President Barack Obama has called for a federal government rating of the colleges and universities in the country, according to The New York Times.
“It’s like rating a blender,” Jamienne Studley, a deputy under secretary at the Education Department, said. “This is not so hard to get your mind around.”
The system will help prospective college students choose which school to attend once done high school. Right now, the ratings are done by private companies like U.S. News & World Report and Barron’s. There are some 7,000 universities and colleges in the country.
Obama said that schools receiving $150 billion or more annually in federal grants and loans should have to prove that they are worth that money. The administration said that the issues are acute; tuition continues to rise, graduation rates are dropping and students exit school with too much debt.
“Applying a sledgehammer to the whole system isn’t going to work,” said Robert G. Templin Jr., the president of Northern Virginia Community College. “They think their vision of higher education is the only one.”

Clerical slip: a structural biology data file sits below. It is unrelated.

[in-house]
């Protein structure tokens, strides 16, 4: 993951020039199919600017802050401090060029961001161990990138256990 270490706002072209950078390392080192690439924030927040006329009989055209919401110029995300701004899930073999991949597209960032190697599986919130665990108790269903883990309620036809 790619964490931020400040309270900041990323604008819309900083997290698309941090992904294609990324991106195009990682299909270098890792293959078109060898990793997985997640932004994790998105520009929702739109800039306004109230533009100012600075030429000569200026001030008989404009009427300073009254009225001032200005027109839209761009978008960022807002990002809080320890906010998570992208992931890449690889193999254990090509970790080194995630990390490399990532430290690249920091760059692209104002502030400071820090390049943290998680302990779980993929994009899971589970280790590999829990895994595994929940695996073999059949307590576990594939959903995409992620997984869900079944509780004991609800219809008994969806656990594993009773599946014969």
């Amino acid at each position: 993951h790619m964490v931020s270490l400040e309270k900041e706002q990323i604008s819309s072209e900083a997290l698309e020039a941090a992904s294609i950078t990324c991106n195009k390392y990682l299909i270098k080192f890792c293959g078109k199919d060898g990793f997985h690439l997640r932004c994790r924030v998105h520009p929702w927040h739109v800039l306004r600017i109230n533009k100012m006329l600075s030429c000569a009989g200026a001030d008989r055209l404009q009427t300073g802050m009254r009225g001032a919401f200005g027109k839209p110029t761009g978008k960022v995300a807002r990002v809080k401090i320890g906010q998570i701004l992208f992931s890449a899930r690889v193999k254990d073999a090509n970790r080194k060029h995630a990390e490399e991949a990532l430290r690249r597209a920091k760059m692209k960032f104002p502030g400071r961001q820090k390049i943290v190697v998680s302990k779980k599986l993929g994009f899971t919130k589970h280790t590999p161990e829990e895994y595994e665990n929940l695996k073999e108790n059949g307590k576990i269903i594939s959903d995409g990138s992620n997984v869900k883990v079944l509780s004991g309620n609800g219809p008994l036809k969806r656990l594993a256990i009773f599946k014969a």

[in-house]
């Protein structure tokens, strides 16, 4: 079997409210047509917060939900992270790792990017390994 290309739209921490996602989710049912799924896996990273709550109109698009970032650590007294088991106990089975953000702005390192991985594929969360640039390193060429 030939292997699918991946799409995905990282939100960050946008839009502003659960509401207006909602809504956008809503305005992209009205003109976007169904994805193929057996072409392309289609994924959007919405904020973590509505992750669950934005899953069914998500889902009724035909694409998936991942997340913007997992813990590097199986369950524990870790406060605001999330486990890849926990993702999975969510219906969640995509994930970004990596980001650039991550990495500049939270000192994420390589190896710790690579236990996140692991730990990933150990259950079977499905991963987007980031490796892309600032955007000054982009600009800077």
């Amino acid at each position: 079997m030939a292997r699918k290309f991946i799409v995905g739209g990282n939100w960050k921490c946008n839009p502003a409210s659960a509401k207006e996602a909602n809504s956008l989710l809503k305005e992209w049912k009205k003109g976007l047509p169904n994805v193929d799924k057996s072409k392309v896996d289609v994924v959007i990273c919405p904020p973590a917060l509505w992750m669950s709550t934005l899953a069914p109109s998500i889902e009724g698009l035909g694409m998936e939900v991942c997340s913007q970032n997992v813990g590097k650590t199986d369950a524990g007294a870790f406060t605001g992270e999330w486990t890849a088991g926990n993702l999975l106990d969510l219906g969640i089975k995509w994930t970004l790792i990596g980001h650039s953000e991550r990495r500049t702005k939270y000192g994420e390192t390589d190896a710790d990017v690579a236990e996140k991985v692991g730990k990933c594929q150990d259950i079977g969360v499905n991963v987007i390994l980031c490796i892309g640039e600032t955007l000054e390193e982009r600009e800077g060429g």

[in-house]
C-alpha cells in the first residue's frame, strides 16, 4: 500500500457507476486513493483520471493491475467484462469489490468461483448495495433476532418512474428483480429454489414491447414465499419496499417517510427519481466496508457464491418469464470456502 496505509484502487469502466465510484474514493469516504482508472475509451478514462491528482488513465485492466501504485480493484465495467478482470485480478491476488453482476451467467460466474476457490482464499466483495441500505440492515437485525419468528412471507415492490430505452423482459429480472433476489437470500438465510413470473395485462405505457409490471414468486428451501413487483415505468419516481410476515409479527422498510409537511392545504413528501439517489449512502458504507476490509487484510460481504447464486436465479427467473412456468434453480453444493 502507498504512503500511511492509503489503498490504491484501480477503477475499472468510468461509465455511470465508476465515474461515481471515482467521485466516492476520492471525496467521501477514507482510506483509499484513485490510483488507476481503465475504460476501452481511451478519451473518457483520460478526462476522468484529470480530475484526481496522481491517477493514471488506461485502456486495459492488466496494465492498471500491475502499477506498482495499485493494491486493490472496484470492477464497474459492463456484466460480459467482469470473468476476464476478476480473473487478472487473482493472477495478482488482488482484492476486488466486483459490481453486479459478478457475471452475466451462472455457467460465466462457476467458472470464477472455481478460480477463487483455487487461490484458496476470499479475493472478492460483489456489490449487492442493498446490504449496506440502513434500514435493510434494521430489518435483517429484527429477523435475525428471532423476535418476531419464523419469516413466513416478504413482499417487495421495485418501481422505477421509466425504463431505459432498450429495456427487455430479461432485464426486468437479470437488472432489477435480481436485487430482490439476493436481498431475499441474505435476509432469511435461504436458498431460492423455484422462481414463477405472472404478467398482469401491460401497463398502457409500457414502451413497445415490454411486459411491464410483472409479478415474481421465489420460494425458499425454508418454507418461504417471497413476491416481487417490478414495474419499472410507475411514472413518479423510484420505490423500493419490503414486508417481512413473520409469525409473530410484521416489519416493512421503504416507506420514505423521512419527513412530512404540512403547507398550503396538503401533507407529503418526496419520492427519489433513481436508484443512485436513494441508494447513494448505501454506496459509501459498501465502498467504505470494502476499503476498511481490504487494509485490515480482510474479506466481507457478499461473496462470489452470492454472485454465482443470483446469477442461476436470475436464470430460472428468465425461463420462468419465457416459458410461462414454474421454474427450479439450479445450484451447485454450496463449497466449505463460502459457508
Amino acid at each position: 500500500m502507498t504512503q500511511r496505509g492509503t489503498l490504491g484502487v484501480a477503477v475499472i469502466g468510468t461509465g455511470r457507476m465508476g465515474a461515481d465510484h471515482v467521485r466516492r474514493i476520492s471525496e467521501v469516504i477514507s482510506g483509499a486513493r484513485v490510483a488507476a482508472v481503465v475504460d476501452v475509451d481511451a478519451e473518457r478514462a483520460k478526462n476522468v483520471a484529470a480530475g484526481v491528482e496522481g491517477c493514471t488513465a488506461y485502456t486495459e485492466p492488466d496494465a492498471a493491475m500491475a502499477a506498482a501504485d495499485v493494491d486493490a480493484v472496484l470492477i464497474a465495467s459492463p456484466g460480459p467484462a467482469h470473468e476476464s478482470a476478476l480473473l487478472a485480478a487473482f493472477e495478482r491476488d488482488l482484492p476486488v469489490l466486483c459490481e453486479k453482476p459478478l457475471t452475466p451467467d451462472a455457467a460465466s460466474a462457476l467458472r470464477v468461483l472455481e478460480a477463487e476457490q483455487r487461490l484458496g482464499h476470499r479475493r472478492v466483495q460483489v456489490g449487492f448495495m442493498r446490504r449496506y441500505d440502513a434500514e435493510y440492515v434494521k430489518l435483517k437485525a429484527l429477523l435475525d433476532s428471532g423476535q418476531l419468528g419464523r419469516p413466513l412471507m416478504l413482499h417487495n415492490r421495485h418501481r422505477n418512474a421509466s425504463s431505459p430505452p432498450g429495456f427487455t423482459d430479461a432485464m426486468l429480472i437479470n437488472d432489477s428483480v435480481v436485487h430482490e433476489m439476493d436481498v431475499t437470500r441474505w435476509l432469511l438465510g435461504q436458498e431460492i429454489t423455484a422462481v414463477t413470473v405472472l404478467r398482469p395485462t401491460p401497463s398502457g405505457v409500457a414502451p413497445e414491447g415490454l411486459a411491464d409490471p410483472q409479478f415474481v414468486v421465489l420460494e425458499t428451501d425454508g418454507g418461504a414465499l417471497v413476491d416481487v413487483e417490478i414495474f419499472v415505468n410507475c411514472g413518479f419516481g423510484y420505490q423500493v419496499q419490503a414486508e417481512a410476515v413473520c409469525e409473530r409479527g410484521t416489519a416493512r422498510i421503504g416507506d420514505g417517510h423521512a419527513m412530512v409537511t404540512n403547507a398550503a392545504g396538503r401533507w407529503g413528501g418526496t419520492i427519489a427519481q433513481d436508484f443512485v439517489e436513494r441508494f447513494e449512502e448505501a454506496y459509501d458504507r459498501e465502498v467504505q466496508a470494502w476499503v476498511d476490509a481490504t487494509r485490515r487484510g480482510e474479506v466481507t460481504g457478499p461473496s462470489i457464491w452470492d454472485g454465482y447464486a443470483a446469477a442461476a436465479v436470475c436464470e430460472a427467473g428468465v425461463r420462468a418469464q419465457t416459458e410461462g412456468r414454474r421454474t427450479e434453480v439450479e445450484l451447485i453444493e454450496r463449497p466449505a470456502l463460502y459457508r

The rating system is currently being developed, but was introduced by Obama during a speech last year. Schools will be compared on the number of students who graduate, how much debt students accumulate while in school, and how much the school’s students earn upon graduation. Obama wants to use the system to determine which schools receive the billions in grant and loan money.
The chancellor of the University System of Maryland, William E. Kirwan, said, “It’s hard for me to imagine how that can work.”
Arne Duncan is the secretary of education. Duncan, in an interview, said, “We have a financial and moral obligation to be good stewards of these dollars. To defend the status quo, for me, you can’t do that.”
Officials from the White House said that the system will offer incentives to schools that can hold down costs and offer broader access to a more diverse student body. The system would rate schools using adjectives such as ‘excellent,’ ‘good,’ ‘fair’ and ‘poor’ instead of using a numerical ranking system.
“He is not interested in driving anybody out of business, unless they are poorly serving the American people,” said Cecilia Muñoz, the director of the White House Domestic Policy Council. “In which case, I think he’s probably pretty comfortable with that.”
Adam F. Falk is the president of Williams College in Massachusetts. Falk said, “As with many things, the desire to solve a complicated problem in what feels like a simple way can capture people’s imagination.”